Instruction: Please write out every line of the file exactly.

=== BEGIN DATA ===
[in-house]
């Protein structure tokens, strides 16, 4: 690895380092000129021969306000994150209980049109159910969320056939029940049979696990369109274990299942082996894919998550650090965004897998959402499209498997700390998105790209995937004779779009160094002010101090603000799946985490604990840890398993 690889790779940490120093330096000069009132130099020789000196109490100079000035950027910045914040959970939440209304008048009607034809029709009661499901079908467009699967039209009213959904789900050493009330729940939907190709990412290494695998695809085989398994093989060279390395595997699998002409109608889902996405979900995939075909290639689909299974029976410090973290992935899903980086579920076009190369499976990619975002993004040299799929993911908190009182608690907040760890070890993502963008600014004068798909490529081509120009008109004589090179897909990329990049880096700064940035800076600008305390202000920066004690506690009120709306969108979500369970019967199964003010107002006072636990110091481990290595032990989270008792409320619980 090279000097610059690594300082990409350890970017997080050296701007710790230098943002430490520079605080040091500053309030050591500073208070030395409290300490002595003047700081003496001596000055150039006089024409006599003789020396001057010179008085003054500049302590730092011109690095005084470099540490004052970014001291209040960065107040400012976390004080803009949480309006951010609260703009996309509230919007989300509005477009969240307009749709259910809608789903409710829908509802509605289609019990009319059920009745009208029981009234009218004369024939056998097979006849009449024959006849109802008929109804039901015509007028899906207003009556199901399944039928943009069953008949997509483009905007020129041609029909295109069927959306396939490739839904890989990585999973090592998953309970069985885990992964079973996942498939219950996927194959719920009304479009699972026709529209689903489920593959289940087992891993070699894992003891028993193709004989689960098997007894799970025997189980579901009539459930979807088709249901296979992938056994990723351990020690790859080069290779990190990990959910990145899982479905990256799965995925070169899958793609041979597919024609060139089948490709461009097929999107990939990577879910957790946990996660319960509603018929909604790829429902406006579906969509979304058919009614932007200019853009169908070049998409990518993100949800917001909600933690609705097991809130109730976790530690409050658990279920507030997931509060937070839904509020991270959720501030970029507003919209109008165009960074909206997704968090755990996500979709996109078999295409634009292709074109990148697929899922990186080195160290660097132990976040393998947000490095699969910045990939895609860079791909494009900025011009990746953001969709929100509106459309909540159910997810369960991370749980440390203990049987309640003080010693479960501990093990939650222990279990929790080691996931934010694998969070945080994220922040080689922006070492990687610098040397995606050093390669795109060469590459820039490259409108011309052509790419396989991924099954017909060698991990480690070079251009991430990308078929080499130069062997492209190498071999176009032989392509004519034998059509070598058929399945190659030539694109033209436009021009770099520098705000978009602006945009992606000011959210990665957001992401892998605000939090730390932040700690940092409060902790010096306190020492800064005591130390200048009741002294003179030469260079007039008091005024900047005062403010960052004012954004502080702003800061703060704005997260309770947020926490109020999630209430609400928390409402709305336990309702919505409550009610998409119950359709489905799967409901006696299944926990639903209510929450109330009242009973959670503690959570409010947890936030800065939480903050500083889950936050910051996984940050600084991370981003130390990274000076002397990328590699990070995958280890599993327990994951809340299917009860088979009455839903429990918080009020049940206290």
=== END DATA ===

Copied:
[in-house]
């Protein structure tokens, strides 16, 4: 690895380092000129021969306000994150209980049109159910969320056939029940049979696990369109274990299942082996894919998550650090965004897998959402499209498997700390998105790209995937004779779009160094002010101090603000799946985490604990840890398993 690889790779940490120093330096000069009132130099020789000196109490100079000035950027910045914040959970939440209304008048009607034809029709009661499901079908467009699967039209009213959904789900050493009330729940939907190709990412290494695998695809085989398994093989060279390395595997699998002409109608889902996405979900995939075909290639689909299974029976410090973290992935899903980086579920076009190369499976990619975002993004040299799929993911908190009182608690907040760890070890993502963008600014004068798909490529081509120009008109004589090179897909990329990049880096700064940035800076600008305390202000920066004690506690009120709306969108979500369970019967199964003010107002006072636990110091481990290595032990989270008792409320619980 090279000097610059690594300082990409350890970017997080050296701007710790230098943002430490520079605080040091500053309030050591500073208070030395409290300490002595003047700081003496001596000055150039006089024409006599003789020396001057010179008085003054500049302590730092011109690095005084470099540490004052970014001291209040960065107040400012976390004080803009949480309006951010609260703009996309509230919007989300509005477009969240307009749709259910809608789903409710829908509802509605289609019990009319059920009745009208029981009234009218004369024939056998097979006849009449024959006849109802008929109804039901015509007028899906207003009556199901399944039928943009069953008949997509483009905007020129041609029909295109069927959306396939490739839904890989990585999973090592998953309970069985885990992964079973996942498939219950996927194959719920009304479009699972026709529209689903489920593959289940087992891993070699894992003891028993193709004989689960098997007894799970025997189980579901009539459930979807088709249901296979992938056994990723351990020690790859080069290779990190990990959910990145899982479905990256799965995925070169899958793609041979597919024609060139089948490709461009097929999107990939990577879910957790946990996660319960509603018929909604790829429902406006579906969509979304058919009614932007200019853009169908070049998409990518993100949800917001909600933690609705097991809130109730976790530690409050658990279920507030997931509060937070839904509020991270959720501030970029507003919209109008165009960074909206997704968090755990996500979709996109078999295409634009292709074109990148697929899922990186080195160290660097132990976040393998947000490095699969910045990939895609860079791909494009900025011009990746953001969709929100509106459309909540159910997810369960991370749980440390203990049987309640003080010693479960501990093990939650222990279990929790080691996931934010694998969070945080994220922040080689922006070492990687610098040397995606050093390669795109060469590459820039490259409108011309052509790419396989991924099954017909060698991990480690070079251009991430990308078929080499130069062997492209190498071999176009032989392509004519034998059509070598058929399945190659030539694109033209436009021009770099520098705000978009602006945009992606000011959210990665957001992401892998605000939090730390932040700690940092409060902790010096306190020492800064005591130390200048009741002294003179030469260079007039008091005024900047005062403010960052004012954004502080702003800061703060704005997260309770947020926490109020999630209430609400928390409402709305336990309702919505409550009610998409119950359709489905799967409901006696299944926990639903209510929450109330009242009973959670503690959570409010947890936030800065939480903050500083889950936050910051996984940050600084991370981003130390990274000076002397990328590699990070995958280890599993327990994951809340299917009860088979009455839903429990918080009020049940206290």